A former utility regulator, now a company executive, comes up against his past

November 24, 2017 GMT

Chris Nelson asked Steve Kolbeck a tough question at state government’s Public Utilities Commission meeting Tuesday.

Nelson, a Republican member of the commission, wondered whether utility companies should face penalties for misreporting data in their filings.

Kolbeck was in a difficult spot. He had been a Democratic member of the commission, until resigning in June 2011 for a job with telecom company CenturyLink.

Nelson was on the commission at the time Kolbeck resigned. Gov. Dennis Daugaard appointed Nelson in January 2011 to the vacancy left by Dusty Johnson.

Johnson, a Republican, resigned his commission seat to become chief of staff for Daugaard. Johnson had just won re-election.

Kolbeck changed jobs again in November 2016, becoming principal manager for Xcel Energy-South Dakota.

It was in the Xcel role that Kolbeck appeared before the commission Tuesday

Nelson said date mistakes by utilities were “pervasive” and seemed to favor the companies. Should there be a penalty, Nelson asked Kolbeck.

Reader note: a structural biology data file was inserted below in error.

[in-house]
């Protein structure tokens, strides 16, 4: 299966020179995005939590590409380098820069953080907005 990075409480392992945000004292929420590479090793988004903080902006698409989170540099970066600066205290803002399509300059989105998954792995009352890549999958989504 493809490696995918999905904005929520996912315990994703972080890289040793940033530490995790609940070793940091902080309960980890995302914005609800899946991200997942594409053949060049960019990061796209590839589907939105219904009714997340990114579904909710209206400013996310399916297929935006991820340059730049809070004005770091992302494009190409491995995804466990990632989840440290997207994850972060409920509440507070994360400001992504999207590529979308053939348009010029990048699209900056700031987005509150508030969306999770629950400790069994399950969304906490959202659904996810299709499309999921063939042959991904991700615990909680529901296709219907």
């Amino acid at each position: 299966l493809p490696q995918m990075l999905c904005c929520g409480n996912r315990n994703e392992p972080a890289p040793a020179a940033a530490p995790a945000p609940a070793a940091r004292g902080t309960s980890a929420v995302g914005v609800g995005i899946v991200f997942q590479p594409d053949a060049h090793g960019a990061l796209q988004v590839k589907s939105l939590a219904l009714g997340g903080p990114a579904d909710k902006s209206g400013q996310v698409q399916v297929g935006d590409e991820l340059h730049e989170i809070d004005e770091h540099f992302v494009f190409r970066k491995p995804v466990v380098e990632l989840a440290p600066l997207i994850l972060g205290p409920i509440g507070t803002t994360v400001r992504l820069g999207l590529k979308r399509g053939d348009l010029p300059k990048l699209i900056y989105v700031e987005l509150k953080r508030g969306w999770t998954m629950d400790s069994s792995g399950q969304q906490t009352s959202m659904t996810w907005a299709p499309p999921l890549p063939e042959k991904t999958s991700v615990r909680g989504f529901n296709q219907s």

“More of a philosophical question,” Nelson told Kolbeck. “Help me out.”

Under consideration was an Xcel rate put in place years ago for recovering expenses of its electricity transmission system.

Patrick Steffensen, a member of the commission’s staff, caught several errors in the company’s filing.

He found three years of misreported amounts for capital structures. There also was a project whose start date had been revised to March 2022 rather than May 2019. And another project didn’t qualify.

Those three items together meant Xcel should get about $101,000 less than the company requested.

After subtracting those amounts, Steffensen recommended the recovery rate be reduced to $0.003131 per kilowatt-hour starting Jan. 1, 2018

Xcel had wanted $0.003475.

Those seemingly miniscule fractions of a penny would have added up to six-figure dollars.

Nelson praised the commission’s staff for digging out those kinds of mistakes.

Kolbeck knew what was in Steffensen’s report. He apologized.

“I don’t think it is intentional. I don’t think we would put the commission in a bad spot,” Kolbeck said.

Commissioner Gary Hanson, a Republican, said he appreciated “the granularity” the commission staff took in checking utility companies’ rate-recovery filings.

Hanson as well praised the commission staff for protecting South Dakota consumers.